Understanding the factors that impact stability and then generating product stability knowledge are key considerations detailed in the International Conference of Harmonization (ICH) Q8 (1) development standard as well as the Q1E standard. Accelerated stability analysis is a strategy used to quickly evaluate alternative formulations, packaging and processes; however, it is not always clear how to estimate expiry from the accelerated data.
Understanding the product and process is becoming more of an expectation based on FDA guidance and technical presentations. Building representative product and process models for stability is now considered an essential part of product and process development. Once a product/process model has been established and verified it can be used to support and/or justify potential formulation, process, site, and supplier changes.
Linear and non-linear regression models are recommended in guidance from the health authorities for stability determination. Specifically, ICH Q1E 2.6 General Statistical Approaches states (2):
“Regression analysis is considered an appropriate approach to evaluating the stability data for a quantitative attribute and establishing a retest period or shelf life. The nature of the relationship between an attribute and time will determine whether data should be transformed for linear regression analysis. The relationship can be represented by a linear or non-linear function on an arithmetic or logarithmic scale. In some cases, a non-linear regression can better reflect the true relationship.”
Building a product or process stability model typically follows the following steps:
• State the purpose
• Perform a risk assessment to identify the key factors driving the responses of interest (3)
• Develop a stability study design and associated power analysis (4)
• Collect the data
• Fit the model (linear and or non-linear)
• Evaluate the model’s usefulness, accuracy, and associated errors
• Evaluate the model’s predictive potential and associated errors
• Determine rate of degradation and expiry at nominal conditions and at accelerated conditions
• Verify any early accelerated predictions with long-term stability studies at nominal storage conditions.
Traditionally there has often been an attempt to use the Arrhenius transformation for all accelerated conditions. This approach is good when the assumptions associated with the Arrhenius equation are valid; however, often the Arrhenius transformation becomes the erroneous equation as it does not fit the data and the product or process assumptions cannot be satisfied. The health authorities have issued warning letters to companies that use Arrhenius transforms when the data does not support this method of stability estimation (5). This paper will outline an approach to model and predict linear and non-linear stability data under accelerated and nominal storage conditions. In general, the approach presented in this paper is to model the measured data, understand the scientific rational associated with the degradation pathway (what makes it degrade?), and then generalize the model for multiple accelerated conditions and at the nominal condition.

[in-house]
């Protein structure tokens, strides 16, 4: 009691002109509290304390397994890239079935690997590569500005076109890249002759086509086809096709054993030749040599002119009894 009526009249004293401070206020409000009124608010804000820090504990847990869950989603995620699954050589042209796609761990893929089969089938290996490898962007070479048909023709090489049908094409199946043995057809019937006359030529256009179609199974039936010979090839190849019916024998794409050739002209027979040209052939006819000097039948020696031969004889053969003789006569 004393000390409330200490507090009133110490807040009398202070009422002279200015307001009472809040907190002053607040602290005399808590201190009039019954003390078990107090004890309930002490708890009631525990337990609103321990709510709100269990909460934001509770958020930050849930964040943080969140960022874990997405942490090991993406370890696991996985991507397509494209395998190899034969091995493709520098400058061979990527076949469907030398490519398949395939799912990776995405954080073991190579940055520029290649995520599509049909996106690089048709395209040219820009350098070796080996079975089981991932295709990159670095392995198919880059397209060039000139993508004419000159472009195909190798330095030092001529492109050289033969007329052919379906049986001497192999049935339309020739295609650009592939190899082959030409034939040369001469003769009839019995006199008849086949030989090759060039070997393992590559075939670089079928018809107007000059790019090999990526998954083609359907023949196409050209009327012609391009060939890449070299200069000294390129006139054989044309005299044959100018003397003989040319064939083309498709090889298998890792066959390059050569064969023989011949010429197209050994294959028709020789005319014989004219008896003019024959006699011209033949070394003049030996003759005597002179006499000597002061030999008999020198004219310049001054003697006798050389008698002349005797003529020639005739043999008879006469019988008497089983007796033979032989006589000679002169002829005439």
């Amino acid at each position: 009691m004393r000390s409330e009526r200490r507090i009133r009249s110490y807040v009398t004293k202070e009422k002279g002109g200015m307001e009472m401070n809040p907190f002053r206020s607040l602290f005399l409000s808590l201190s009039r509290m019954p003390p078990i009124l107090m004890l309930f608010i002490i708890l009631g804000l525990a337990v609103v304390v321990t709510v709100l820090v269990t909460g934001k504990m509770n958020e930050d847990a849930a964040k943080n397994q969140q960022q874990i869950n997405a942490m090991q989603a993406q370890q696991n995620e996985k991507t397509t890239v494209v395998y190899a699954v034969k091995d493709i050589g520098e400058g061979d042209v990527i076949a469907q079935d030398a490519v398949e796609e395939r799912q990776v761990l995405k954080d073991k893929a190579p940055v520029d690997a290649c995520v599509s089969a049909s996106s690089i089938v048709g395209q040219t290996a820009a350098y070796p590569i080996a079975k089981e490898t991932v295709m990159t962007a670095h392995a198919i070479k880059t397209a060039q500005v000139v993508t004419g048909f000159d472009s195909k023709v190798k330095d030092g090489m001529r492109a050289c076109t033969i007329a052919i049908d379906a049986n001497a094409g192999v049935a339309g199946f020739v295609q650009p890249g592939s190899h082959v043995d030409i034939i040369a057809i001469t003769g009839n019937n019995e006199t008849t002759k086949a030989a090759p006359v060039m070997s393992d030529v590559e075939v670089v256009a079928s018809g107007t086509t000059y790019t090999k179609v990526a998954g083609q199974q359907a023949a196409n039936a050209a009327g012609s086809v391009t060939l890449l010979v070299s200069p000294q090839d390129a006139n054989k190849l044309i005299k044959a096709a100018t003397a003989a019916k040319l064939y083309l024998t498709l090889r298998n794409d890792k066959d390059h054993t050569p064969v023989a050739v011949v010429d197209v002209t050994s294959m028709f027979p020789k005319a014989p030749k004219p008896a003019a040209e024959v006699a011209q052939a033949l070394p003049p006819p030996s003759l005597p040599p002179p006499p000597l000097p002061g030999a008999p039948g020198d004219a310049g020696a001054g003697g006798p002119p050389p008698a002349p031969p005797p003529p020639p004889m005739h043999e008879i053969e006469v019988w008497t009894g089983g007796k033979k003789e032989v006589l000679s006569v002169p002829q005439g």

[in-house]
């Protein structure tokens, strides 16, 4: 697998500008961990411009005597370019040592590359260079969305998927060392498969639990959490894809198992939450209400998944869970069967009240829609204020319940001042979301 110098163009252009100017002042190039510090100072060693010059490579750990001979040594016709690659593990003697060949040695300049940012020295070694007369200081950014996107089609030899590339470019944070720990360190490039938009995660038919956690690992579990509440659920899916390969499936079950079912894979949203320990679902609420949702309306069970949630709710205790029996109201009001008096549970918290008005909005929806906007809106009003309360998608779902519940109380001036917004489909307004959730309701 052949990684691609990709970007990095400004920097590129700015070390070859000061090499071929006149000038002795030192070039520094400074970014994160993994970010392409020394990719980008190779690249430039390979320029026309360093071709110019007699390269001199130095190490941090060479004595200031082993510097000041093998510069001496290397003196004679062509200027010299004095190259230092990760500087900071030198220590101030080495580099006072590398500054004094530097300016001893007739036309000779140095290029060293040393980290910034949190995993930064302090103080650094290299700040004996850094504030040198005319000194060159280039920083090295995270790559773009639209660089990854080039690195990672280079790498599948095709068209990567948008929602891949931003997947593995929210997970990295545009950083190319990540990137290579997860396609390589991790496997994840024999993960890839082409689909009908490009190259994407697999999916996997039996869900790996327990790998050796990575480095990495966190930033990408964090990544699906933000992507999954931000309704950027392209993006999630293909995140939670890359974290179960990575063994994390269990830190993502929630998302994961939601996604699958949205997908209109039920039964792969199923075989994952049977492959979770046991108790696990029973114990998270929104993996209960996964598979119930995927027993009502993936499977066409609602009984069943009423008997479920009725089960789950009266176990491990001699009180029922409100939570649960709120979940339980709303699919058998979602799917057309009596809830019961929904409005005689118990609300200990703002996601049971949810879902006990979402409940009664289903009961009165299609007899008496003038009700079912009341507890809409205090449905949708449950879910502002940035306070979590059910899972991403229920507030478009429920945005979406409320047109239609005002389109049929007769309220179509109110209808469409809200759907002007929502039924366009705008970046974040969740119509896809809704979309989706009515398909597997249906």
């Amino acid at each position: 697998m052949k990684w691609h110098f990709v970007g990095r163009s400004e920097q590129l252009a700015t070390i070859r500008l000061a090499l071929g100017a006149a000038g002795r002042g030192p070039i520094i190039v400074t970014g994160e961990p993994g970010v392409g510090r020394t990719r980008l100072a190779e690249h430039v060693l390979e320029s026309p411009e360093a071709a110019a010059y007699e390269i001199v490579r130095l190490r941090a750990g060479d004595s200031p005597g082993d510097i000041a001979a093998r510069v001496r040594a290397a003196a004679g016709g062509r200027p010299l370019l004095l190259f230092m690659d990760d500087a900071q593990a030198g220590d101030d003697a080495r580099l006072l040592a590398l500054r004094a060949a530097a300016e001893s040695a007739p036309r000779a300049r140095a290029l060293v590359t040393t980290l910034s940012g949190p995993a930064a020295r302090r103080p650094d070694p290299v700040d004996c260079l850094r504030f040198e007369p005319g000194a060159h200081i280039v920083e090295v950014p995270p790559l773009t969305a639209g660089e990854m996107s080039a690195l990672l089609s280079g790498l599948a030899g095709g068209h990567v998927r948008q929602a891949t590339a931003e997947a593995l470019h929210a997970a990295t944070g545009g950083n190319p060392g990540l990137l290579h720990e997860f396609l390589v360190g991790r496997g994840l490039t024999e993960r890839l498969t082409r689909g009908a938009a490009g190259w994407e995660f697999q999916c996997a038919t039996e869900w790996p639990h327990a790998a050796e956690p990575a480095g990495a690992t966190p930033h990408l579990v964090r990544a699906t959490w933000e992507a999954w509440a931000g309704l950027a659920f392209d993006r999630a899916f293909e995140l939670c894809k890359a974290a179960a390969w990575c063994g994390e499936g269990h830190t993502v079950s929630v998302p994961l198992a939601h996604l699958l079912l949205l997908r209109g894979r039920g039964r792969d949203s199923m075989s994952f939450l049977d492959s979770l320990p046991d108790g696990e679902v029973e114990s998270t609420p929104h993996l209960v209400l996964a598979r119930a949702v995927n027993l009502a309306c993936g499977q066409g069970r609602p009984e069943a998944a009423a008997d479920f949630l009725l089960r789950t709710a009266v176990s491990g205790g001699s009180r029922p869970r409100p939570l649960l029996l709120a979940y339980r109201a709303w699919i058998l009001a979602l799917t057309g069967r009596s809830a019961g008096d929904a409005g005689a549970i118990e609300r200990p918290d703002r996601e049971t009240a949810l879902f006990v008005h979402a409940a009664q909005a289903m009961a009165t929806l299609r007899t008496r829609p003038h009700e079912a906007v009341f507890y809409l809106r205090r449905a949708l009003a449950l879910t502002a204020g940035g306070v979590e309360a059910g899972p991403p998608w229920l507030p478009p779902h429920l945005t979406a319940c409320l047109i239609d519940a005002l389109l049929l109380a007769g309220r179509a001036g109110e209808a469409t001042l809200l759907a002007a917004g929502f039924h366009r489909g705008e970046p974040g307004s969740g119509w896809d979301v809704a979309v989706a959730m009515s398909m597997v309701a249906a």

There are many factors other than environmental that may impact product stability. These factors should be considered as well when developing accelerated and long-term stability and self-life claims:
• API concentration
• Water content
• Amount of an excipient
• Processing conditions and/or set points
• Packaging materials/method.
Proper design of experiments for data collection and factor effect isolation is crucial for building linear and non-linear stability models. All factors should be orthogonal relative to each other and have zero correlation (or near zero). For this simple example, there are multiple time points at multiple temperatures. There are an equal number of samples at each time and temperature condition. Replicates are suggested at each condition to reduce the analytical method variation and to improve the precision of the estimates. In this study, the number of replicates was three at each time point. A power analysis (Figure 1) should be performed to assure the stability study has good statistical power (>0.95). This study is a 3*3*9=81 runs, three temperatures with three replicates and nine time points. Simulation can also be used to evaluate study plans and estimate their impact on stability.
The following is the step-by-step procedure for accelerated stability modeling and expiry determination: